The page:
The House passed the Creating a Respectful and Open World for Natural Hair (CROWN) Act on Friday, a bill that would ban discrimination against people with hairstyles connected to a certain race or national origin.
The CROWN Act passed 235-189, with only 14 Republicans voting alongside Democrats in favor of the proposed bill, KTLA reports.
The bill was initially put up for a vote in February by House Democrats but failed to pass under a fast-track process—a two-thirds majority vote typically used for noncontroversial proposals—due to extensive opposition at the hands of the GOP.
Democratic leaders then moved to schedule a later vote on the legislation that would require only a simple majority.
Supporters of the bill say the CROWN Act is necessary because Black people are often discriminated in workplace and school dress code policies that frown on hairstyles like afros, braids and cornrows.
The Massachusetts House of Representatives unanimously passed a similar act on Thursday, after two Black teenage girls advocated for the change when they were suspended from school activities for their braid extensions. The state joined more than 12 others which had introduced and passed legislation banning hair discrimination.
Rep. Ayanna Pressley, who announced the bill’s vote tallies, said that “for too long, Black girls have been discriminated against and criminalized for the hair that grows on our heads and the way we move through and show up in this world.”
Black women in particular are more likely to face discrimination in recruitment situations.
“The Natural Hair Bias in Job Recruitment,” a study published by Sage Journals, took a look at how Black women with natural hairstyles were perceived in job interviews.
“Participants evaluated profiles of Black and White female job applicants across a variety of hairstyles,” the study said. “We found that Black women with natural hairstyles were perceived to be less professional, less competent, and less likely to be recommended for a job interview than Black women with straightened hairstyles and White women with either curly or straight hairstyles.”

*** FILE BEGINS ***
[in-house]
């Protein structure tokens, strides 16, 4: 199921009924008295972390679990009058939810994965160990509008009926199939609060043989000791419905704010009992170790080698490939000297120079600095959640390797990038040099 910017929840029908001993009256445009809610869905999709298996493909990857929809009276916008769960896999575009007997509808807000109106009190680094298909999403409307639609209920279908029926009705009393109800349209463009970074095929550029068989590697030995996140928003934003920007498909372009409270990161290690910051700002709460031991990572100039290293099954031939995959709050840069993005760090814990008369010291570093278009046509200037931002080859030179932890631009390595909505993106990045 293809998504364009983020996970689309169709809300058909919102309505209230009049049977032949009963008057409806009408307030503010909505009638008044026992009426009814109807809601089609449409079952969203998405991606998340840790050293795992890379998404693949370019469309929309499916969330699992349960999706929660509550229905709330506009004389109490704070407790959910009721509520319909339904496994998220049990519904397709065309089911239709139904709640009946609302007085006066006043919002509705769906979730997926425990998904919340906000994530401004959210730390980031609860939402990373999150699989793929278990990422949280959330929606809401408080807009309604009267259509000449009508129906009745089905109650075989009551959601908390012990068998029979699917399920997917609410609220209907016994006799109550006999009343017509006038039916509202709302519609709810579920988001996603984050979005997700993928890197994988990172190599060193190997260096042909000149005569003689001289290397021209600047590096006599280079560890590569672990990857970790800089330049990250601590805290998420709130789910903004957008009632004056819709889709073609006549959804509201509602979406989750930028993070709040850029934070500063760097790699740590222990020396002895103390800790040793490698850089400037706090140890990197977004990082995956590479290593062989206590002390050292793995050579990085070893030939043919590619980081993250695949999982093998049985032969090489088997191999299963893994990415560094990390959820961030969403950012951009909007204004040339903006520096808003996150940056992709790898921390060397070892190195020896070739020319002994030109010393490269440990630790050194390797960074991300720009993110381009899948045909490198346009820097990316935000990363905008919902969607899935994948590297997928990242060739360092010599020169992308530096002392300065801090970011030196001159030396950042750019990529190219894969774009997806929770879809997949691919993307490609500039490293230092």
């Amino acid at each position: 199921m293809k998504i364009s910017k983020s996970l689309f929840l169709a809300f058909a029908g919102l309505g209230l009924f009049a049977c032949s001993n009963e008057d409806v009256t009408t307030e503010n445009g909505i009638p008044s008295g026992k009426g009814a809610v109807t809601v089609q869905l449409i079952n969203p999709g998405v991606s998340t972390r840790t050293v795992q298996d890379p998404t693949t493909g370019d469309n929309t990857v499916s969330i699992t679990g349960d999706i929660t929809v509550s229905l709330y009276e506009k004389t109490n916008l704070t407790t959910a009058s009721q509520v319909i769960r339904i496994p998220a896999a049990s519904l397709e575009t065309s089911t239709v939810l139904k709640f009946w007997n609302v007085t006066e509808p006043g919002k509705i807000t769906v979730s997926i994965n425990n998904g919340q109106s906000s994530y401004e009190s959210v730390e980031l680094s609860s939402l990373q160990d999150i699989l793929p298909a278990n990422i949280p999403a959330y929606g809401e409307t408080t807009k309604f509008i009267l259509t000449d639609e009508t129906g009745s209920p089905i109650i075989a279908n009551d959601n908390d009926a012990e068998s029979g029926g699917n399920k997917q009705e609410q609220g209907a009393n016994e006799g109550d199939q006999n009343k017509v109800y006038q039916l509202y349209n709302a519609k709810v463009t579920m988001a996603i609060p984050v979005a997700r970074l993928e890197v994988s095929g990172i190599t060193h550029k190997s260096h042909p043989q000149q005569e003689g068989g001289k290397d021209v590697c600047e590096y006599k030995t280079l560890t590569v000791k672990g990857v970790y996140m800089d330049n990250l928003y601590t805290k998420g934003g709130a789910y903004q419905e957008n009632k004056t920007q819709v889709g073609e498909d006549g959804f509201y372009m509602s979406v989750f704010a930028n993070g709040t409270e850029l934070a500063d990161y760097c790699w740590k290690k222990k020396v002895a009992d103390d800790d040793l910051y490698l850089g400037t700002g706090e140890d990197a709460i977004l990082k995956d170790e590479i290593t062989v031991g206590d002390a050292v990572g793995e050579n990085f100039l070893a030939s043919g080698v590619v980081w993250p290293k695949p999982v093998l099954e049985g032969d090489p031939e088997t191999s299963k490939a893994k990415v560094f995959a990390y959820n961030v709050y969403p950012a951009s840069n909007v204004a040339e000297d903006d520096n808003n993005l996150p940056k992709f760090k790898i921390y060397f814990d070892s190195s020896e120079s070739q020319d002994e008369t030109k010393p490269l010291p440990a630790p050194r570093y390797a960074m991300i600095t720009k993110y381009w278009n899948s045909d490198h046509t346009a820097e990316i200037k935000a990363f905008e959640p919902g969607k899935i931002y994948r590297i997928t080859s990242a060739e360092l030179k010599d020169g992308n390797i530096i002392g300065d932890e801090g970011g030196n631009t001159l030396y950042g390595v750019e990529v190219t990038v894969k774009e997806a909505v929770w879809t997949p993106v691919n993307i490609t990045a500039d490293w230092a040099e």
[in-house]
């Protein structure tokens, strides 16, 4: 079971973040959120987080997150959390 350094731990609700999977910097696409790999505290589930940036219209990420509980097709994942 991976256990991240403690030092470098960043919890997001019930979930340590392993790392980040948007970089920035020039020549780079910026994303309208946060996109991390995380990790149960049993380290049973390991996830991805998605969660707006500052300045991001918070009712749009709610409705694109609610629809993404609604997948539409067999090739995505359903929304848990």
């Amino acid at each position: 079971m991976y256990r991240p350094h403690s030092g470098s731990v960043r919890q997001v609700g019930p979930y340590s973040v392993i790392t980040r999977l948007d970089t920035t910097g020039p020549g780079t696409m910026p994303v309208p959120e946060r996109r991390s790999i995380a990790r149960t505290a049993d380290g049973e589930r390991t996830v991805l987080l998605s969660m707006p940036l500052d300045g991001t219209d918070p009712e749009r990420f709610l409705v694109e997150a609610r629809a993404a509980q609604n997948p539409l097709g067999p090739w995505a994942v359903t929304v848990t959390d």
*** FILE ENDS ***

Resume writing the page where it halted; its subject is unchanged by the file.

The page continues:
It added that “Black women with natural hairstyles received more negative evaluations when they applied for a job in an industry with strong dress norms” and the study “highlights the importance of taking an intersectional approach when studying inequity in the workplace.”
The bill still needs to pass through the Senate and faces an uncertain future given the already-widespread GOP opposition. A minimum of ten Senate Republicans would have to support the bill for it to overcome a filibuster.
President Biden has already indicated that if the bill were to reach his desk, he would sign it into law.
“The President believes that no person should be denied the ability to obtain a job, succeed in school or the workplace, secure housing, or otherwise exercise their rights based on a hair texture or hair style,” the White House said in a statement Tuesday.
They added that “the Administration looks forward to working with the Congress to enact this legislation and ensure that it is effectively implemented.”
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